Belfast City Hospital A&E to close in November
It has been confirmed that the accident and emergency department at Belfast City Hospital will close on 1 November.
The chief executive of the Belfast health trust told a meeting of the trust board on Wednesday that the move was not funding-led but safety-led.
Originally the unit had been expected to close at the end of September. The extension of the deadline was facilitated by the loan of two A&E consultants from the Ulster hospital.
Unions have criticised the decision.
The BBC's health correspondent Marie-Louise Connolly said trust chief executive Colm Donaghy made the announcement to the board shortly after 10:00 BST. The meeting became heated at times.
"In a room packed with union representatives members of the board were told that under the current system patient safety could not be guaranteed," she said.
"The trust's chairman threatened to take the meeting elsewhere after union members demanded to have their opinions heard.
"In response to being told the board had to keep to the rules of standing orders, a union representative said that while standing orders were important, so were lives."
The union members accused the trust of a "knee-jerk reaction" and described the decision to close the hospital's A&E as "a monumental failure of strategic management".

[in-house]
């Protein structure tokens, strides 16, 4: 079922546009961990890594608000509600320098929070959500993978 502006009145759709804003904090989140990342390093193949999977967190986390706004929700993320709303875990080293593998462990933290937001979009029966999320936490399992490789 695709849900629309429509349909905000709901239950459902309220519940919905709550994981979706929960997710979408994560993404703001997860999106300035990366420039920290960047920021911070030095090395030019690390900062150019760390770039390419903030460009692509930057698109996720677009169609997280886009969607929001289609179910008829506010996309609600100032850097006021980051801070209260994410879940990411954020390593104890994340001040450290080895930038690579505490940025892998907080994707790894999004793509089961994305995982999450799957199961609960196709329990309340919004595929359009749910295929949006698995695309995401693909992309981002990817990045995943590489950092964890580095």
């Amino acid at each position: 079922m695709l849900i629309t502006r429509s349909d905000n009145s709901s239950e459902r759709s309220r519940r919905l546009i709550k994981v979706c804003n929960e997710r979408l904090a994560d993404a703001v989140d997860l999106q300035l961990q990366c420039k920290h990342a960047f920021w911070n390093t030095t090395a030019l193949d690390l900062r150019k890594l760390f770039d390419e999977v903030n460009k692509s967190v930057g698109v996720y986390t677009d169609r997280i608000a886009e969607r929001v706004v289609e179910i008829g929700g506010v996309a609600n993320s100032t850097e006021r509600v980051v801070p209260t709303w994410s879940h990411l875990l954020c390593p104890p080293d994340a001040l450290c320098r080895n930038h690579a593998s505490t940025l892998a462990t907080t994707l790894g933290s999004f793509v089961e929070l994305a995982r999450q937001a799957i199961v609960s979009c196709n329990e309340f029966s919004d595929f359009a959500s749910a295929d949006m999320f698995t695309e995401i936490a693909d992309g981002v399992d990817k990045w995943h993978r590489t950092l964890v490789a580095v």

There were calls of "shame on you" as the meeting ended and one union representative made the comment "who would have thought an A&E unit would have needed doctors and nurses to run it".
Mr Donaghy insisted the move was temporary.
"I would give an assurance to the public that we will have an open and transparent debate with them," he said.
"The decision is because of patient safety issues and they are real. It's not that we are wasting time, it's because we want to save lives not lose lives."
'Lack of planning'
Patrick Mulholland from the Nipsa union criticised the move and said he believed the decision was a step towards the final closure of the A&E.
"I think what was clear in there was a complete lack of planning for the future of the A&E unit," he said.
"It shouldn't be a surprise to anyone that you need doctors and nurses to run an A&E unit and I think the manager's there need to look at themselves and consider how they are operating."
About 42,000 people visited the City's A&E department last year.
Originally the unit had been expected to close at the end of September - but concerns about the impact that would have on other units led to the postponement.
Campaigners have argued that the other two casualty facilities in Belfast, at the Royal Victoria Hospital and the Mater Hospital, do not have sufficient resources to deal with the overflow from the City.
Mr Poots has conceded that the closure of the City could pose problems for the capacity of the infrastructure at the other two hospitals.
But he has also stressed that there are neither the financial nor staffing resources to sustain three separate A&E departments within a few miles of each other.